NJNG PREPARES CROATIANS FOR DEPLOYMENTStory and photo by 1st Sgt. David Moore, 444th Mobile Public Affairs Detachment
Cut the cake left to right Croatian Col Drazen Bartolac commander of the Simulations Training Center, Col., Kenneth Schecter, 50th IBCT commander, Chaplain (Maj.) Jerome Fehn, and Spc. Gabriel Beaufeaux, both of the 2nd Combined Arms Battalion, 136th Infantry, celebrate the Army's Birthday June 14, in Zagreb, Croatia, during Immediate Response 11. The chaplain and specialist represent the oldest and youngest Soldier in the ranks for the ceremony of the Army's 236th Birthday.
ZAGREB, Croatia — Twenty-five Soldiers from
the 50th Infantry Brigade Combat Team trained
with the Croatian Army at a command post exercise
here called Immediate Response 2011.
Serving as the higher headquarters for the Minnesota Army National Guard's 2nd Combat Arms Battalion, 136th Infantry, the Soldiers from the 50th IBCT trained at the Croatian Armed Forces Leader and Staff Simulation Center from June 4 – 19.
The exercise, which included a field training exercise at Slun, is a multinational operation hosted by the Croatian military that includes more than 1,000 participants from U.S. Army Europe; Minnesota, New Jersey, Texas and Utah National Guards; the United States Air Force and service members from Croatia, Montenegro, Germany, Albania, Bosnia, Macedonia and Serbia.
The two-week exercise is primarily focused on company level training aimed at improving U.S. interoperability with allied and NATO forces and helping Croatian forces prepare for deployment.
"This is the first time we conducted an exercise like this overseas," said Col. Kenneth Schechter, the 50th IBCT commander.
"While our mission was to exercise the Minnesota battalion and work with our Croatian counterparts, the byproduct of what we did was to exercise our own staff," said Schechter.
The exercise was based on counterinsurgency operations in an Afghanistan province using both military forces and civic actions in order to defeat the enemy. The exercise used the Joint Conflict and Tactical Simulation system, which is used for command level training. Laptops and desktop computers filled brigade and battalion headquarters tactical operations centers. Other systems worked within the exercise included the Command Post of the Future and the Blue Force Tracking systems, which allowed some real-time training for U.S. and Croatian Soldiers.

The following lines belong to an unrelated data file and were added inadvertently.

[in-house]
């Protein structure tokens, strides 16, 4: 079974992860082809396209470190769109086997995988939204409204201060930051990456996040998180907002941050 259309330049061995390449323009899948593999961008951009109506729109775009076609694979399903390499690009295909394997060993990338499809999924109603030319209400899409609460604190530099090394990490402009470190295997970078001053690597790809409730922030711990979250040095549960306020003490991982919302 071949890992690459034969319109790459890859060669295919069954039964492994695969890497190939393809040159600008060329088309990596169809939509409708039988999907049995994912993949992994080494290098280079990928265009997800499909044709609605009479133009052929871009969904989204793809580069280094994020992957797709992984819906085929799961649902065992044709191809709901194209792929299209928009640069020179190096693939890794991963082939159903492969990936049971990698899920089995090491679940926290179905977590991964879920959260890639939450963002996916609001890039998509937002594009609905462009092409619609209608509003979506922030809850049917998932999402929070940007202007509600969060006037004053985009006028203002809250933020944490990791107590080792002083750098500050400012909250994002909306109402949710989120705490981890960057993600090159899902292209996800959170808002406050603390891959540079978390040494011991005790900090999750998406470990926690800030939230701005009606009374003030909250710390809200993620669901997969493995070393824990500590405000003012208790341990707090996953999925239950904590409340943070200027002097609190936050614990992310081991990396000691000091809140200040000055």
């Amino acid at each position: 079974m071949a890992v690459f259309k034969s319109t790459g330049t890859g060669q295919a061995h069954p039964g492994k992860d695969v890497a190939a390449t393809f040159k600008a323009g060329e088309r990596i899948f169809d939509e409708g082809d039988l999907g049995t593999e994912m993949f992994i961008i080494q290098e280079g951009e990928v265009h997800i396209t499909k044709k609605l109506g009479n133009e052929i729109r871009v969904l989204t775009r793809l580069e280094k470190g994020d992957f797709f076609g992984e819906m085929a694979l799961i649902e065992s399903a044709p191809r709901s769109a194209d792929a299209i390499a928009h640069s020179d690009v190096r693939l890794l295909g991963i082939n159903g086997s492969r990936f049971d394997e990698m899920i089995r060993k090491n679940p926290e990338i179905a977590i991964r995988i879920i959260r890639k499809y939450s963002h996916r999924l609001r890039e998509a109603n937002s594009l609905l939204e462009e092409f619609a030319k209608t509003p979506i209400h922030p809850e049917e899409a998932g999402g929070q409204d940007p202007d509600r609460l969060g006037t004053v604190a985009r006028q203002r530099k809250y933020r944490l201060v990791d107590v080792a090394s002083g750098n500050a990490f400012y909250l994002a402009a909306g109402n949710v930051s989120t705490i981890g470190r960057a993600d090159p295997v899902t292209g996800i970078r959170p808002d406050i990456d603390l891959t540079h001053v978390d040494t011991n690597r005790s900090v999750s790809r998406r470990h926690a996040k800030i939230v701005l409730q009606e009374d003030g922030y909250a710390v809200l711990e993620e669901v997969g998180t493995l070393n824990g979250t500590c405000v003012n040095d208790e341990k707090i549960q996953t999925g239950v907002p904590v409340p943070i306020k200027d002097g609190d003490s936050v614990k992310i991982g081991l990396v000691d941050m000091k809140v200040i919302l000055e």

Croatian Army 1st Lt. Marko Skovrlj served in two roles during the exercise. The first was as a Civil Military Cooperation officer with the 361st Civil Affairs Brigade, an Army Reserve unit from Kaiserslautern, Germany. Within this role, Skovrlj served as a liaison between the military and non-military community leaders and nongovernmental agencies coordinating humanitarian efforts in the simulated war-torn province. The second was to serve as a public affairs officer and track newsworthy events happening around the battle space.
"It was a very good experience and a pleasure to work with people with so much experience," said Skovrlj. "It was interesting to watch American military doctrine."
Capt. Stren Lea, a brigade battle captain, worked directly with a Croatian counterpart during the training event.
"We are very fortunate to be able to share our training experience with our coalition partners," said Lea.
During the exercise, many Soldiers held two positions while serving as a higher headquarters for the battalion. One of the Soldiers, Spc. Matthew Ziegler, served in operations and communications. And during the preparation phase of the exercise, the young Soldier set up or moved computers for the event. Consequently, Ziegler became the go-to guy for technical support during the exercise.
Ziegler said he was most impressed with the training and working in a tactical operations center.
"It was a good experience for those Soldiers who have never worked in a TOC," said Ziegler. "The overall scenarios used for the training were very realistic."
"Working in a multinational military force is very interesting because they learn from us and we learn from them," concluded Ziegler.